Lone Peak’s Frank Jackson on why he chose BYU

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Lone Peak sophomore Frank Jackson drives the ball in to the basket for a layup in a game against Orem High. Jackson has verbally committed to BYU's basketball team for the 2018 season. (Photo by Rebecca Lane)

Lone Peak sophomore Frank Jackson drives the ball to the basket for a layup in a game against Orem High. Jackson has verbally committed to BYU’s basketball team for the 2018 season. (Photo by Rebecca Lane)

Lone Peak guard Frank Jackson could have taken recruiting trips all over the country and been pursued by some of the best college teams in the country. He could have been Utah’s hottest free agent.

So why would a budding superstar not want to see what options were available before verbally committing to BYU.  It would be like ordering from the menu before he even sat down.

“As a young kid I always wanted to go to BYU. I went to my first basketball camp there when I was in the fifth grade,” Jackson said. “I’ve always liked the campus, so when I got the offer I was really excited and decided to commit to them.”

Jackson verbally committed to BYU in September before his high school sophomore season ever started. and it happened just as he was starting to show up on the radar of Division I coaches.

“Certain kids are just BYU kids. They just want to be BYU recruits and that’s the end of it. Frank is one of those kids,” said Lone Peak coach Quincy Lewis. “He is interested in BYU as a school and they have had a lot of success, so I think those two things combined were enough to convince him there was no reason to go through the whole recruiting process.”

Jackson was born in Washington, D.C. When Jackson was 11, his family moved to Oregon. A year and half later they moved to Lehi where they had maintained a summer home. It was after the move to Utah that he began making a name for himself on the court.

“Franklin is very unusual for a kid his age. He didn’t need the notoriety of the recruiting process,” said Al Jackson, Frank’s father. “Some of the kids his age were telling him he should take recruiting trips to Kentucky or Stanford, but he wasn’t interested in that.”

The first official campus visit Jackson made was to the University of Utah in early September of this year. Jackson liked what the Utes had to offer, but a visit to BYU shortly thereafter led to an offer that he couldn’t turn down.

During his visit to BYU, the coaching staff created a mock roster for 2018. It included two former Lone Peak players in Eric Mika and Nick Emery along with his current teammate TJ Haws.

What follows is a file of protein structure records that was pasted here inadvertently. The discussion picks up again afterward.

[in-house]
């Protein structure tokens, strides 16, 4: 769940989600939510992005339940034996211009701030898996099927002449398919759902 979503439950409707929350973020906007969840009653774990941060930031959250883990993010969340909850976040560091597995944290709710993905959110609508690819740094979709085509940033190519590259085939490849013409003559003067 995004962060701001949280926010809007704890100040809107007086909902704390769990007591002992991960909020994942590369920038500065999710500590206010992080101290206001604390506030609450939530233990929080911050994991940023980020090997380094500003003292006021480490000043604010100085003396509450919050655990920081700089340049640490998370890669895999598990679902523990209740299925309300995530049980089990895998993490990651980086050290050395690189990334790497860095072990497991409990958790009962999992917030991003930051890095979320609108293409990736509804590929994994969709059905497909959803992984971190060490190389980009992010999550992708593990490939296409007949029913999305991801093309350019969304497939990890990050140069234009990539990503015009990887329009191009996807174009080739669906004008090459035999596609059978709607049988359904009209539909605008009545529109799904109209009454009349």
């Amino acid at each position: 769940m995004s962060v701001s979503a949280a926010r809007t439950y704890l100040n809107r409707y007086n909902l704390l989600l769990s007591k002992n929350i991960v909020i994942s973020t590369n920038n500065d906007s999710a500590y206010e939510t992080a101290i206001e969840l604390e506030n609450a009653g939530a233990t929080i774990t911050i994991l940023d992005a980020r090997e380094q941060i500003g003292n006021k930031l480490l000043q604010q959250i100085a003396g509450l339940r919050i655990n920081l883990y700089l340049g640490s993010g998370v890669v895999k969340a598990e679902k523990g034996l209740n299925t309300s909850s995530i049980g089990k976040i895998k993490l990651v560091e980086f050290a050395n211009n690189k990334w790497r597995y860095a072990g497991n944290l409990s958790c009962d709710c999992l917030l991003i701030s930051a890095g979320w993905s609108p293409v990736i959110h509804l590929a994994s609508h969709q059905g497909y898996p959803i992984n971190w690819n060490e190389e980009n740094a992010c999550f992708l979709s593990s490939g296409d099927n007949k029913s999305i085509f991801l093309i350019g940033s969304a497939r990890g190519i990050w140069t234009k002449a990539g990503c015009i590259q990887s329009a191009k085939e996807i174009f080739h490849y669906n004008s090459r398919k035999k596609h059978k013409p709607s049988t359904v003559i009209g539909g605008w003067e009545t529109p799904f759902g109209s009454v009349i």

But what sold Jackson more than who he would be playing with and how many points the team would score per game was an inspiring video.

“They also showed me a video of Tyler Haws, who went on a mission. I’m LDS so it had an impact on me,” Frank Jackson said. “It showed that you could serve a mission and come back strong. I want to serve a full-time mission and do what Tyler has done.”

Serving a mission was a key factor in his decision. Jackson has an older sister who is attending BYU and will be leaving to serve an LDS Church mission to Peru soon. He plans on following her example and serving a mission after he graduates from Lone Peak, which puts him on track to play for BYU in 2018.

The Cougars believe he will be worth the wait. Jackson averaged 10 points per game as a freshman at Lehi High School. Following his freshman year, the family moved to Highland.

“We didn’t plan on living in Utah. We had a summer house in Lehi, but my wife’s family is from Utah so we decided to move,” Al Jackson said. “We had a great experience at Lehi, but our house was a little small for our family so we decided to move and found a great house in Lone Peak’s boundaries. It’s turned out to be the best move we could have made.”

Jackson is now starting for Lone Peak. He is averaging 17 points per game for the Knights.

BYU has secured a verbal commitment from Jackson but the work is not done. The Cougars must continue to recruit him to make sure they don’t lose him.

When asked if he would consider an offer from a prominent school like Duke, Jackson said, “If something big came up, I might be interested. I think I’d definitely look into that for sure.”

But as for now, Jackson is sold on BYU. He doesn’t need to visit to other prominent programs to know what he wants.

Sometimes the best offer is the first one.

 

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Neil K. Warner has covered all levels of sports in Utah for the last 20 years and is currently the beat writer for Utah Valley University. He is known best by the name Zuke, a nickname that stuck for his entertaining and often controversial Beat the Zuke column that runs weekly in the football and basketball season. He is the author of four books; Danny's Corner, Under the Green Banners, Off Court and Soul Survivor. He lives in Orem with his wife and three children.

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